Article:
The Muslim American Society (MAS), a part of the U.S. Muslim Brotherhood, is promoting the U.S. tour of a European hip-hop band who are said to exemplify a “positive message” but whose first song release contains lyrics appearing to justify Palestinian terrorism. According to a press release on the tour
Outlandish (Sony/BMG), a popular award-winning European hip-hop band that promotes positive messages to youth in their music will headline the MAS Youth (Muslim American Society) concert tour in Tampa, on June 6.The concert, which is billed as the ‘Voices For Change’ tour, will make a stop at the Sun Dome at the University of Southern Florida. The tour is scheduled to visit six cities across the United States including Tampa, Chicago, Detroit, New York, Los Angeles and Dallas. According to Omar Atia, Vice President of MAS Youth, “Our goal with this tour is to promote positive messaging to American youth while empowering them with the knowledge that they have options of making good choices and that they can be instrumental in making positive changes in their lives as well as others in their communities.” Headlining the concert will be Outlandish, a European hip-hop trio consisting of three longtime friends, two Muslims and one Christian. The content and lyrics of their songs are written to remind people of their potential and convey positive messages about life and self-fulfillment. “We selected Outlandish to headline the tour due to the band’s amazing live energy, positive messaging in their music and ability to reach out to fans of all ages and backgrounds,” said Atia. Outlandish, which is signed to the Sony/BMG label, has gained a reputation in the music industry as a group which creates music with a positive message, motivating lyrics and clean music/videos devoid of any references to sex, drugs or negative language. Outlandish’s hip-hop/R&B/soul music sound takes influences from their various backgrounds (Moroccan/Arab/Amazigh, Pakistani/Punjabi and Latin American), and although their songs are primarily in English, they usually feature lyrics in Spanish, Urdu/Punjabi, Danish, and Arabic.
The group’s first single was called “Look Into My Eyes” said to be based on a poem by Palestinian Gihad Ali described as:
…a volunteer with the Arab American Action Network (AAAN) and the Palestine Solidarity Group, both in Chicago, wrote a poem called “Eye to Eye” a couple of years ago. She has since performed this poem dozens of times…Danish rap group, Outlandish, based its single, “Look Into My Eyes,” on Gihad’s poem. Their album, “Closer Than Veins,” was released on October 31st, and “Look Into My Eyes,” which was the first single from the album, reached NUMBER 1 on the national airplay hitlist in Denmark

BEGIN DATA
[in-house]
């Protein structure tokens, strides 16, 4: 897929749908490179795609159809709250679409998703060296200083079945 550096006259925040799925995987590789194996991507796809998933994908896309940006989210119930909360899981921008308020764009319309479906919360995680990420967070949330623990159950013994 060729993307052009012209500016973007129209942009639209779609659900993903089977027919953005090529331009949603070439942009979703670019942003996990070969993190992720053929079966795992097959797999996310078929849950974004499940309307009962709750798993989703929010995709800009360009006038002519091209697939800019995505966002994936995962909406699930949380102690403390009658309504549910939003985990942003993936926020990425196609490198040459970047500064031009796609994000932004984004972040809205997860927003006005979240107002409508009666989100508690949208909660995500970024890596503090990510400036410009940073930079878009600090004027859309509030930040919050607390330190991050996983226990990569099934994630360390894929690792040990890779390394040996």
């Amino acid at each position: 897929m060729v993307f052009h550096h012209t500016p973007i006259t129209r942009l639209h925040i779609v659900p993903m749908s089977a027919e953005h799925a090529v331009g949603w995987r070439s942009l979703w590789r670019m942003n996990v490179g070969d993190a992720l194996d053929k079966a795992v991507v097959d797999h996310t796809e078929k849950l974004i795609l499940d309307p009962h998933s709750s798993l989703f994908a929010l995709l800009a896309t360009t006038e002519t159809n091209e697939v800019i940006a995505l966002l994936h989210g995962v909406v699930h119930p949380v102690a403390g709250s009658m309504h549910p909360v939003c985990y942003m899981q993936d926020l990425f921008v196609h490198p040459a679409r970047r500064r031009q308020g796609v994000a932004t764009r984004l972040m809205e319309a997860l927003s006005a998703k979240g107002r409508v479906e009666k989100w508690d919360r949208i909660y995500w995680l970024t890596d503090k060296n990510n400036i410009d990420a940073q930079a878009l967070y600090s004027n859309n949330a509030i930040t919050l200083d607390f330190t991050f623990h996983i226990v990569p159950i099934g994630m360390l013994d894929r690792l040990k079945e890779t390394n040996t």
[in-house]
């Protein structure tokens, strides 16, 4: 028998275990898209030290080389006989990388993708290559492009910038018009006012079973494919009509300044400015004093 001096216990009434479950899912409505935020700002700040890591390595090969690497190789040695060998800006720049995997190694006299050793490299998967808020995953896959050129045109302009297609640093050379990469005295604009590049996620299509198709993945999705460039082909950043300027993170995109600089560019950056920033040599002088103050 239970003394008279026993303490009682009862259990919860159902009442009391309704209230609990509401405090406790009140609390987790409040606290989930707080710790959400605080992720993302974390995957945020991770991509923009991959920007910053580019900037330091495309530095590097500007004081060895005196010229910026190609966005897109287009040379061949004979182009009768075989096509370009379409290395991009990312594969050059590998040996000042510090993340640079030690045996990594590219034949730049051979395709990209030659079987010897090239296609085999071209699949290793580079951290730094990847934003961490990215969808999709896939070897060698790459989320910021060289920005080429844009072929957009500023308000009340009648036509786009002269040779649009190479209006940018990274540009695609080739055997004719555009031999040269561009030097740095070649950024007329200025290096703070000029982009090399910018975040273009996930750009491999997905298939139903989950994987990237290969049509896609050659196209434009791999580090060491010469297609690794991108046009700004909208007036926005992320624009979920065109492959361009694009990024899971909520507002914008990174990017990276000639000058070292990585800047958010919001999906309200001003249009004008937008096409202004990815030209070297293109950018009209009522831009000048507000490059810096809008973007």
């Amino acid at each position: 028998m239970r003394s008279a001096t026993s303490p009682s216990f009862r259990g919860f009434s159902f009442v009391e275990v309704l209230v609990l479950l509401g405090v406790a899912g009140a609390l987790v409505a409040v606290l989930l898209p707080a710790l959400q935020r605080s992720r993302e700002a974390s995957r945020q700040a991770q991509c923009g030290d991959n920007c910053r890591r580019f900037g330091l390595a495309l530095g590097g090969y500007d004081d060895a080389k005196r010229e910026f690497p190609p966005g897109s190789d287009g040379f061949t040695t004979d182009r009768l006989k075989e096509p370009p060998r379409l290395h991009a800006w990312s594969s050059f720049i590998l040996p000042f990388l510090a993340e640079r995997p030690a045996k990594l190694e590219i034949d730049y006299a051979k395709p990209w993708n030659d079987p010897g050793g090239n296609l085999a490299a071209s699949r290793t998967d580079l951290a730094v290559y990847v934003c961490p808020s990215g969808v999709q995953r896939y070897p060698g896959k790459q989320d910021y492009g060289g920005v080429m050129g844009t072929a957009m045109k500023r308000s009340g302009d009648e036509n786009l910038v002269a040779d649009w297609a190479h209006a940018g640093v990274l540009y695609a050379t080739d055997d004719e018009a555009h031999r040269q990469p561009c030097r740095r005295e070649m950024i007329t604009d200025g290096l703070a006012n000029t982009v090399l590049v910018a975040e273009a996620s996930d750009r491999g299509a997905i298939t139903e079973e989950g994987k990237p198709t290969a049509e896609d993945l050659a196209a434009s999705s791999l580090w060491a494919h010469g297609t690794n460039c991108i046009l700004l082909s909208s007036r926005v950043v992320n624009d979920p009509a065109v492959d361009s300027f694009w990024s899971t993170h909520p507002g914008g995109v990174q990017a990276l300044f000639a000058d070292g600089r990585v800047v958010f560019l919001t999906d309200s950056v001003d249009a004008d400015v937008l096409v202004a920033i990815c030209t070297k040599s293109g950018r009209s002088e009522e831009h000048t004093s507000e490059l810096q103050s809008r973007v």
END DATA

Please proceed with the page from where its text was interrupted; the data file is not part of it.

The poem has been described as expressing “the plight of those suffering from America’s foreign policy with regards to Israel and Palestine” A sample of the lyrics include:
American, do you realize, that the taxes that you pay feed the forces that traumatize my every living day?
The bulldozers and the tanks,the gases and the guns, the bombs that fall outside my door, all due to American funds.
Yet do you know the truth of where your money goes?
Do you let your media deceive your mind? Is this a truth that no one knows?
You blame me for defending myself against the ways of Zionists.
I’m terrorized in my own land and I’m the terrorist
A video based on the song was said to feature the fairy-tale Little Red Riding Hood. It portrays an Israeli soldier as the Wolf and the Palestinian girl, wearing a Kaffiyeh, as Little Red Riding Hood. Outlandish performed a live percussion version of “Look Into My Eyes” at the “Islamophobia” conference held in Copenhagen, Denmark in May 2006 which featured several Muslim Brotherhood leaders such as Jamal Badawi. Also in 2006, the group performed at the annual ‘Reviving the Islamic Spirit’ conference in Toronto where other Muslim Brotherhood leaders were in attendance including Tariq Ramadan. A right-wing politician in Denmark mounted an effort to boycott the group.
The MAS was founded in 1993 and had been a less well-known part of the U.S. Muslim Brotherhood until the Chicago Tribune did a feature story on the group in September 2004 identifying its connections to the Brotherhood.